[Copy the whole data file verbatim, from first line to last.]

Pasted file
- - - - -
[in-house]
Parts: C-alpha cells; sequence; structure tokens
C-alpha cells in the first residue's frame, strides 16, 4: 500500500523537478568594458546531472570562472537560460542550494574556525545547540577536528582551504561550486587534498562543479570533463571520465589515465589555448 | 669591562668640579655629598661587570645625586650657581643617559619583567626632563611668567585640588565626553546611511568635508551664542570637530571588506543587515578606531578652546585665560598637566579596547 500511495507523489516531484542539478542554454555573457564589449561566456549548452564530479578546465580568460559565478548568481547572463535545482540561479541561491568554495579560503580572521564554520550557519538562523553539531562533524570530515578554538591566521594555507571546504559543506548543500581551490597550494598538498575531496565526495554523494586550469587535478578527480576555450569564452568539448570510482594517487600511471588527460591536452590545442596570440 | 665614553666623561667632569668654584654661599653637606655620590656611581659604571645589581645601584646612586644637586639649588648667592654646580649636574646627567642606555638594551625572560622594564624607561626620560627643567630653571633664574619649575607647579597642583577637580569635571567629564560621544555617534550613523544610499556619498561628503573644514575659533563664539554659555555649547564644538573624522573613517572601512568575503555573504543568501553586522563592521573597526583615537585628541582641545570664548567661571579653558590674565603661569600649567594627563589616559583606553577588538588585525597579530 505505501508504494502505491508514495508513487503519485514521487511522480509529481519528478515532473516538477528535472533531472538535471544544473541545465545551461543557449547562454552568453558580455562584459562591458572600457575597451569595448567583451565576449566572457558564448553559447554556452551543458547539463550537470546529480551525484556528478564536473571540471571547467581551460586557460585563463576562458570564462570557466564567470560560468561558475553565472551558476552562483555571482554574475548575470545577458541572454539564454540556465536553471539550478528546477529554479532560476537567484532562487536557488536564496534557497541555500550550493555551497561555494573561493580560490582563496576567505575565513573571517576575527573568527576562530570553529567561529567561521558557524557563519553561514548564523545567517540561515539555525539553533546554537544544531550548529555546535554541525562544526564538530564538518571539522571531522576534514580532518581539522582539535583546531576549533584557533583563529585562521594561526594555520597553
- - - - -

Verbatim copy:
[in-house]
Parts: C-alpha cells; sequence; structure tokens
C-alpha cells in the first residue's frame, strides 16, 4: 500500500523537478568594458546531472570562472537560460542550494574556525545547540577536528582551504561550486587534498562543479570533463571520465589515465589555448 | 669591562668640579655629598661587570645625586650657581643617559619583567626632563611668567585640588565626553546611511568635508551664542570637530571588506543587515578606531578652546585665560598637566579596547 500511495507523489516531484542539478542554454555573457564589449561566456549548452564530479578546465580568460559565478548568481547572463535545482540561479541561491568554495579560503580572521564554520550557519538562523553539531562533524570530515578554538591566521594555507571546504559543506548543500581551490597550494598538498575531496565526495554523494586550469587535478578527480576555450569564452568539448570510482594517487600511471588527460591536452590545442596570440 | 665614553666623561667632569668654584654661599653637606655620590656611581659604571645589581645601584646612586644637586639649588648667592654646580649636574646627567642606555638594551625572560622594564624607561626620560627643567630653571633664574619649575607647579597642583577637580569635571567629564560621544555617534550613523544610499556619498561628503573644514575659533563664539554659555555649547564644538573624522573613517572601512568575503555573504543568501553586522563592521573597526583615537585628541582641545570664548567661571579653558590674565603661569600649567594627563589616559583606553577588538588585525597579530 505505501508504494502505491508514495508513487503519485514521487511522480509529481519528478515532473516538477528535472533531472538535471544544473541545465545551461543557449547562454552568453558580455562584459562591458572600457575597451569595448567583451565576449566572457558564448553559447554556452551543458547539463550537470546529480551525484556528478564536473571540471571547467581551460586557460585563463576562458570564462570557466564567470560560468561558475553565472551558476552562483555571482554574475548575470545577458541572454539564454540556465536553471539550478528546477529554479532560476537567484532562487536557488536564496534557497541555500550550493555551497561555494573561493580560490582563496576567505575565513573571517576575527573568527576562530570553529567561529567561521558557524557563519553561514548564523545567517540561515539555525539553533546554537544544531550548529555546535554541525562544526564538530564538518571539522571531522576534514580532518581539522582539535583546531576549533584557533583563529585562521594561526594555520597553